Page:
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Fire destroys Titikaveka home

Tuesday 8 March 2022 | Written by Al Williams | Published in Local, National

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Fire destroys Titikaveka home
It took firefighters three hours to get the blaze under control. PHOTO: AL WILLIAMS/22030717

A Rarotonga mother of six has been hailed a hero after rushing into a blazing inferno to rescue her son.

Terepai Upu remains humble despite her family losing their possessions, aside from a passport retrieved from the wreckage of the blaze by her daughter Paulina Nui U’a, who managed to fly out to New Zealand yesterday following the frightening experience.

Their Titikaveka home went up in flames on Saturday just before noon.

Upu was in the vicinity of the house when a neighbour discovered smoke coming from a rear bedroom window.

She managed to round a number of children up who were in the surrounding area and do a head count when she discovered her 11-year-old son was missing.

He was asleep in the house.

“There were flames everywhere, all I was thinking was ‘Lord, let me get to my son’.”

Upu said she covered her face with a towel as she entered the smoke-filled house, barely able to open her eyes or see anything.

“I pushed him on his chest, I dragged him out, I pulled him out.”

Rarotonga Airport Fire Service manager George Nicholls has labelled her actions heroic.

“I just did what I did to save my son,” Upu said.

Nicholls said the Fire Service was alerted to the blaze by police about 11.50am on Saturday.

Terepai Upu, left, and her daughter Paulina Nui U’a at Rarotonga International Airport on Monday with the passport, the only thing retrieved from the blaze. PHOTO: AL WILLIAMS/22030714

Rarotonga Airport Fire Service sent a truck and alerted volunteer brigades at Titikaveka and Puaikura to the blaze, just inland from the Turoa Bakery.

The Puaikura fire chief was first on the scene and reported the house well ablaze as the roof had collapsed.

Nicholls said the airport truck, with three fire fighters and water on board, arrived at the scene shortly after 12 noon.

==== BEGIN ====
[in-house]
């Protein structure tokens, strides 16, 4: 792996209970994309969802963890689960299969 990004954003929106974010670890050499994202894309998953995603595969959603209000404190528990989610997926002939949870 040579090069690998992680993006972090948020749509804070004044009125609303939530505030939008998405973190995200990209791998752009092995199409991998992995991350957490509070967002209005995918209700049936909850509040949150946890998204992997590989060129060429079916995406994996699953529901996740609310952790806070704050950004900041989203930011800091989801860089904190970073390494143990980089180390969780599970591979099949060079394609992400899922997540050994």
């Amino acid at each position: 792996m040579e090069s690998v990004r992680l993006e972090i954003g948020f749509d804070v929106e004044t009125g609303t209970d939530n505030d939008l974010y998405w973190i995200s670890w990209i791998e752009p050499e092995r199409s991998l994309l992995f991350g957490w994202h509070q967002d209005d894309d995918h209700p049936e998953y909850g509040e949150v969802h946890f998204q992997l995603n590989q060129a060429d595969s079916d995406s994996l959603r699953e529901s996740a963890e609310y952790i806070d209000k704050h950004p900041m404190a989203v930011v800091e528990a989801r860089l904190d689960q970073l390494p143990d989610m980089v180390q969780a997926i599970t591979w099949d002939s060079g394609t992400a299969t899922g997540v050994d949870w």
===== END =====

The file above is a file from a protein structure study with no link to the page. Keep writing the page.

Two off duty staff arrived shortly afterwards and were then supported by a tanker with three firefighters from the Titikaveka brigade.

No one was injured and the area was clear of people, he said.

Another appliance from Puaikura, also with water on board then arrived.

Four low pressure and two high pressure hoses were applied to the blaze - the crews spent about three hours getting the blaze under control.

Nicholls said a neighbour discovered the blaze at the rear of the house after seeing smoke and discovered all the windows had been blown out when he got to the scene.

He used buckets of water to try and douse the flames while children in the vicinity were crying.

Upu was at a neighbouring property and heard the commotion when she rushed to attend to the children.

It was only during early investigations into the blaze on Sunday that Nicholls discovered her brave actions.

“She is a hero, she saved the life of a child. I am proud of what she did.”

Investigations also uncovered a cause of the blaze, which Nicholls said, should sound a warning to everyone on Rarotonga and the outer islands.

“Every time you charge your cell phone you should be there to monitor it.

“Never charge it while you are sleeping or if you are out, and never use your phone while it is connected to the charger.”

He said the owner of the house had left the property earlier in the day, leaving his phone connected to the charger, in his locked bedroom. The phone then exploded.

Upu’s daughter Paulina Nui U’a, who was also away from the property at the time of the blaze returned home to find little remains in the charred rubble.

She was due to fly out to New Zealand on Monday and panicked.

“I was scared.”

While standing in the location which was previously her bedroom, she spotted part of her passport and with the help of her uncle, reached out and retrieved it.

“There was no damage, it was just a bit wet.

“Our home was gone in under 30 minutes and we lost everything, the only thing that was retrieved from the fire was my passport, not a single burn on it, nothing.

“It was just wet from the fire hoses, and I needed it because I was leaving on Monday.

“I guess our Lord works in mysterious ways.”

Upu and the rest of her family are now staying in a community hall at Titikaveka where they are receiving ongoing support from friends, family and the wider community.